6. This is a separate issue from airtightness, but one that seems often to affect duets. A well set-up duet (or any other concertina, but it seems to be more critical on a duet) will have all the reeds start to speak at the same air pressure. When they don't it could be the set of the reed tongues within the frame or the wrong sort of valve leather.
  7. Quite so, but the table indicates that in this case the wolf is actually G# - Eb; despite Eb and Bb being wrongly labelled as D# and A#. I, too, have an enharmonic Eb/D# button although if I were to opt for just one it would be the D#; because a C minor chord with a D# is surprisingly acceptable; whereas a B major chord with an Eb is simply unbearable!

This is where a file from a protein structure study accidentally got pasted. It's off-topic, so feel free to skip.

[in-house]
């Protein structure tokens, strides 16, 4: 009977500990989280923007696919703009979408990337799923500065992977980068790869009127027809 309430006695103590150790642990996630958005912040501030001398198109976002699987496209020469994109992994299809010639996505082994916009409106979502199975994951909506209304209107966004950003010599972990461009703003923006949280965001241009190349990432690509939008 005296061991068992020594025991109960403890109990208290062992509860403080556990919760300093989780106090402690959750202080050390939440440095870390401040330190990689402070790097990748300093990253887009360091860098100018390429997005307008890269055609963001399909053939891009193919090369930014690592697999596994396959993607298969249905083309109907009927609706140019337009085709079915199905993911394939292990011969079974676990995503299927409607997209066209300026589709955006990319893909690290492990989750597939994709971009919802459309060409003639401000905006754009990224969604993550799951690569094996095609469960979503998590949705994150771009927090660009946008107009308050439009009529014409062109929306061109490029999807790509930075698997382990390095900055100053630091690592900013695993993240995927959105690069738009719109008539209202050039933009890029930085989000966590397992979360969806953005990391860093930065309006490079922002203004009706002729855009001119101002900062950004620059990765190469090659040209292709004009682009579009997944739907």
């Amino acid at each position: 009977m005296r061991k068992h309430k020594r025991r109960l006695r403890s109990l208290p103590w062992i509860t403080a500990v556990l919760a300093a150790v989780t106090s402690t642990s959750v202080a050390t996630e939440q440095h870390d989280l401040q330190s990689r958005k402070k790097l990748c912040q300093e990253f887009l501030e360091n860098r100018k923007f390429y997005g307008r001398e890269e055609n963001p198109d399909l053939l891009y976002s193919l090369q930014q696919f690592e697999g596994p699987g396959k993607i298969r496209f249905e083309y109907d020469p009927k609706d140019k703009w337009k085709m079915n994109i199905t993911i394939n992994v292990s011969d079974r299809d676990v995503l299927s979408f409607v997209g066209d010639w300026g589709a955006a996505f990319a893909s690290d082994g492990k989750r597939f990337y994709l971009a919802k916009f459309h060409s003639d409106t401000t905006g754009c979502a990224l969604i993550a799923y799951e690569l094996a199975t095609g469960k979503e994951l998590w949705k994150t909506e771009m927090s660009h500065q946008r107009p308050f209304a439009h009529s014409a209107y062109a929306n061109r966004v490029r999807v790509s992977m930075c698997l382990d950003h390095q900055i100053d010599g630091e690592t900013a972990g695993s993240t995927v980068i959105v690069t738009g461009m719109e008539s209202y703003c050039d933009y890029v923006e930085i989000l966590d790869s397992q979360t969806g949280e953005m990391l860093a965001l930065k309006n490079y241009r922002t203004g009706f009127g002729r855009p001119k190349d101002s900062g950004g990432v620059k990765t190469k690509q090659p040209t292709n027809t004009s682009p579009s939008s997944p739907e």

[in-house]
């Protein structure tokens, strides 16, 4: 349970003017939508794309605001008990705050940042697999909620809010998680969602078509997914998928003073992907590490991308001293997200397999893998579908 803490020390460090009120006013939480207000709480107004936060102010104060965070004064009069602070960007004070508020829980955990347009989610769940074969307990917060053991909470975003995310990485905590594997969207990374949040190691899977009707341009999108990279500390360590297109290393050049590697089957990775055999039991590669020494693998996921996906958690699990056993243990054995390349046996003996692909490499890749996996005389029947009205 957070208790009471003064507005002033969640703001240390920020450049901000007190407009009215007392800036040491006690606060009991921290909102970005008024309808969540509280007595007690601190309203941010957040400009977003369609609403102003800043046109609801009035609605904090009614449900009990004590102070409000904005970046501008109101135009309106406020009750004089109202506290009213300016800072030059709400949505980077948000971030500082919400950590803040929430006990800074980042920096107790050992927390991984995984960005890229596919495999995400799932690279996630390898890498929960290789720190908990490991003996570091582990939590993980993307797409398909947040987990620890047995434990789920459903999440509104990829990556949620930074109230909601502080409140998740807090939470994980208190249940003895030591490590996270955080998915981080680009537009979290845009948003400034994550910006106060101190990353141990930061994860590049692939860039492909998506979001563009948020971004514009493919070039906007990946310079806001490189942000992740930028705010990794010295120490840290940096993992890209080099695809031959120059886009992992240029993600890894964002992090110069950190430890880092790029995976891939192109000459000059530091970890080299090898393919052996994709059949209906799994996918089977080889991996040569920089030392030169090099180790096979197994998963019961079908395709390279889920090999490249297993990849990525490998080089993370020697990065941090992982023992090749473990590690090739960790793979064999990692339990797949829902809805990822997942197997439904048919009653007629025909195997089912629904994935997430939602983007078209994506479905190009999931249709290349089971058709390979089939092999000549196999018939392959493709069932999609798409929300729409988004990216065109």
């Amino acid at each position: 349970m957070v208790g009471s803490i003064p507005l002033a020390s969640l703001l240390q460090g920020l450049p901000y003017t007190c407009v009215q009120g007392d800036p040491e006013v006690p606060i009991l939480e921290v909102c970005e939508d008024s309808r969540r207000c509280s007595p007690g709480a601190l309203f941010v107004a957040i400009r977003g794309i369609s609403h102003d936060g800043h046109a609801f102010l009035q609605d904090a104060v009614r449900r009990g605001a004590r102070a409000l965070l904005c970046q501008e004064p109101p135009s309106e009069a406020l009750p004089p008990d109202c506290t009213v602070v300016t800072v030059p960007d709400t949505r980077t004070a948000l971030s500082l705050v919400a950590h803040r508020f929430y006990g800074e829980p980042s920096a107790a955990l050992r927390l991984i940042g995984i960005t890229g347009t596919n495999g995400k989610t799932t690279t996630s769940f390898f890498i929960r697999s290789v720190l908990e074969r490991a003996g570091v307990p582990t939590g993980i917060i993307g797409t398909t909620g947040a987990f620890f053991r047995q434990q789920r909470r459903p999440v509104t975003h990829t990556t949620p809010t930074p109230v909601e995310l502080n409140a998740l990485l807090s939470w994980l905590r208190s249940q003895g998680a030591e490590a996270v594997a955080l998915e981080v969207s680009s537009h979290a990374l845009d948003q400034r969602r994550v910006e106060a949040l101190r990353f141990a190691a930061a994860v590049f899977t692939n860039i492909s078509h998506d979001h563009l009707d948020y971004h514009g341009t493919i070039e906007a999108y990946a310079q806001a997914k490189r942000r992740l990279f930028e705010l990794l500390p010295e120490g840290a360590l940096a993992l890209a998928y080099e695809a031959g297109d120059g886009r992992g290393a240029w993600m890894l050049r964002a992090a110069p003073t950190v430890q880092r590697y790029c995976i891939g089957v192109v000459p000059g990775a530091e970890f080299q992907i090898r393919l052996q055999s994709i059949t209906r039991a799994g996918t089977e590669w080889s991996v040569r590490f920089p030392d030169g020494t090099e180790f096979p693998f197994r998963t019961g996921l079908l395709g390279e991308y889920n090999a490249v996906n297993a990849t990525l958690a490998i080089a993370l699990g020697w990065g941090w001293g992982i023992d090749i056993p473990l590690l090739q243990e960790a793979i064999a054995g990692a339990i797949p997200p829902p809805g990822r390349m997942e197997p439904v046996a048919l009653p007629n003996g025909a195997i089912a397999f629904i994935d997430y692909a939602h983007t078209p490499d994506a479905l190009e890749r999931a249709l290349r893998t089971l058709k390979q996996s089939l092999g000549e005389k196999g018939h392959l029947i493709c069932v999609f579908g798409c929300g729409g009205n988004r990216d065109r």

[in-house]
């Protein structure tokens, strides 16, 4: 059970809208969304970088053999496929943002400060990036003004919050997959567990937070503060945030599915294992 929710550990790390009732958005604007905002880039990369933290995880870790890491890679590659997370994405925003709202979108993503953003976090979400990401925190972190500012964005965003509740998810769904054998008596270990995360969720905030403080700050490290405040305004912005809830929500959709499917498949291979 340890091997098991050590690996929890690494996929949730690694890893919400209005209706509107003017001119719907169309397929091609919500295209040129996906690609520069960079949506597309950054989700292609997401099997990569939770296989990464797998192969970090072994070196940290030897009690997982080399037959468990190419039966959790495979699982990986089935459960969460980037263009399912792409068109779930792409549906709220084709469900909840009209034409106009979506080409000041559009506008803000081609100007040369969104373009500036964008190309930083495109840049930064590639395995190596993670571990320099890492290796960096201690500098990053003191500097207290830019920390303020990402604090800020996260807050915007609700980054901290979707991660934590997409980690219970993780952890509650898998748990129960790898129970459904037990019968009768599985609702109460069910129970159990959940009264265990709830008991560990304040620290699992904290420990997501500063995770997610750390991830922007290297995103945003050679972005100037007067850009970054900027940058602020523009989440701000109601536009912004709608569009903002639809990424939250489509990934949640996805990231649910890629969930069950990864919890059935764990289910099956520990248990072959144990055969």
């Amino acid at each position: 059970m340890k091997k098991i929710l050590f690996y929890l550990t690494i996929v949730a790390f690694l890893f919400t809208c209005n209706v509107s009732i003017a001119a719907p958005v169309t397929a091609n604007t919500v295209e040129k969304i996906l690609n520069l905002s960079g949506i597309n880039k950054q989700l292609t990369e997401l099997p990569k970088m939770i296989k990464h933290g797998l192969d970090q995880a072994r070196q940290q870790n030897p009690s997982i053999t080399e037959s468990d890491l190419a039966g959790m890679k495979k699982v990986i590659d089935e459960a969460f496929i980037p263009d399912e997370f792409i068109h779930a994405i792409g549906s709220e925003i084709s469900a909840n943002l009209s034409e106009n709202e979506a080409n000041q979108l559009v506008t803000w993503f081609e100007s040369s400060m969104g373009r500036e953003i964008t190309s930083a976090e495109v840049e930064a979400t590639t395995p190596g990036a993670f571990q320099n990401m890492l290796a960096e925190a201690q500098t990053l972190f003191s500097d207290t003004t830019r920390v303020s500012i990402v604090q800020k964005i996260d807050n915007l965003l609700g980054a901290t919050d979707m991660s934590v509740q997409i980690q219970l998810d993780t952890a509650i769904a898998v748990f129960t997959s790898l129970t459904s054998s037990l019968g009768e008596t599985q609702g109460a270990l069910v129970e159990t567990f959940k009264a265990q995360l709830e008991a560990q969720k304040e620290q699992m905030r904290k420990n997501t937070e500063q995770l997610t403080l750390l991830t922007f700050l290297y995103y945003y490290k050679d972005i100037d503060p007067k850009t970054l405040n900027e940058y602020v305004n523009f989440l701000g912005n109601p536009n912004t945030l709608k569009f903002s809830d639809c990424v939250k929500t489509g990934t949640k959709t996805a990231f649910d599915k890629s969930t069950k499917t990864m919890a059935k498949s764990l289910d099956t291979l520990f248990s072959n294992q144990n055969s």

8. This is interesting. It shows that meeting ET at D rather than A gives the same spread of deviations. The difference is that the note with the biggest discrepancy becomes G# rather than Eb. These two cannot both be true! In fact the table is misleading. The note labelled A# is in fact Bb. In ET they are the same pitch but in mean-tone tuning they are noticeably different. Likewise the note labelled D# is in fact Eb. The wolf fifth is at G# - Eb - considerably wide of a perfect fifth. The instrument doesn't have a D#, but if it had then G# - D# would be an (almost) perfect fifth.
  9. By coincidence, or probably following the same logic as @adrian brown, I too have a button which plays D# on the push and Eb on the pull. That's on a Crane duet.